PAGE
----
Connecticut Nursing Home Occupancy Rates Falling
An August 11 article by the Connecticut Health Investigative Team (C-HIT) reports that nursing home occupancy rates have been falling in Connecticut over the last decade in all but two counties.
Nearly a third of nursing homes in Connecticut have less than 90 percent occupancy rates today, compared to rates of 93.3 percent in 2003, according to the investigative team’s article, “Thousands of Connecticut Nursing Home Beds Empty as State Rebalances Care.”
Of the 68 nursing homes that had lower-than-average occupancy rates, 20 had occupancy rates of just 60 to 80 percent. At least 2,450 beds were reported to be vacant in the state as of May 2013.
Reasons cited to explain why nursing home occupancy rates were falling include state and federal initiatives — such as the Money Follows the Person Program — that make it possible for elders and people with disabilities to live in home and community settings. The increase of assisted living facilities, which are “loosely regulated in Connecticut,” was also reported to be a cause of the falling occupancy rates.
Whether the facility has a high- or low-quality rating from the federal government has no correlation with vacancy rates, the journalists report.
Keith Brown, a Simsbury nursing home administrator whose facility had a vacancy rate of 23 percent and high quality ratings, explained that, “With the increase in home care, we’re seeing a more frail resident population. So we have fewer residents, with higher acuity.”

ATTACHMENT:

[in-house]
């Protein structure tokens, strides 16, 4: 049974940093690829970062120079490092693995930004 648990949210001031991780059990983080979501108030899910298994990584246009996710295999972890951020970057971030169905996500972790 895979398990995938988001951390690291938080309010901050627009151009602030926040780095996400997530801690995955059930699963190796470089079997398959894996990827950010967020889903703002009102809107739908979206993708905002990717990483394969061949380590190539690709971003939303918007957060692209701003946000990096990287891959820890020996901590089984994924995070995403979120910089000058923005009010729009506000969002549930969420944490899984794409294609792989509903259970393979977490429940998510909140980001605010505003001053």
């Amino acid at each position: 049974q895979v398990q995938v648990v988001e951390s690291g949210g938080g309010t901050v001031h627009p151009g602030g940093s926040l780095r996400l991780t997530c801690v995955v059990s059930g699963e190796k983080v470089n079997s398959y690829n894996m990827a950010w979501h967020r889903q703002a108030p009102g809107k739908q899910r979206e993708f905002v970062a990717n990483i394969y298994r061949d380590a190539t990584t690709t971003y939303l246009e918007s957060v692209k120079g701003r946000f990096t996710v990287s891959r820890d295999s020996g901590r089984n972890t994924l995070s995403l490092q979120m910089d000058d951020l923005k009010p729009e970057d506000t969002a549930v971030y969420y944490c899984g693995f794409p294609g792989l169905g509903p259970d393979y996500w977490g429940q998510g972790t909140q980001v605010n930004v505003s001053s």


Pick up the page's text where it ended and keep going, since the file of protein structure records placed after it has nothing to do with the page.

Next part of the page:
A November 2012 report by Mercer Inc. projects that Connecticut will face challenges in “rebalancing its long-term care system and ensuring that nursing home beds are available where they are needed in the coming years,” reports C-HIT. While most regions will have an excess of nursing home beds in coming years,” Mercer anticipated that some communities may have “deficits” in beds.
There are 230 licensed nursing homes in Connecticut. State plans anticipate a reduction of “7,000 to 9,000 of the remaining 26,300 licensed nursing home beds by 2025,” according to the article.
Continued Need for Skilled Nursing Care
The trend of falling occupancy rates will end as the population ages and the “silver tsunami” hits, predicts Matthew Barrett, executive vice president of the Connecticut Association of Health Care Facilities.
“There will very likely continue to be a strong need for high-quality skilled nursing homes,” Barrett told C-HIT. He advises state policy makers to “proceed carefully and cautiously when allocating resources” because many will still need high-quality skilled nursing care.
— by Deane Beebe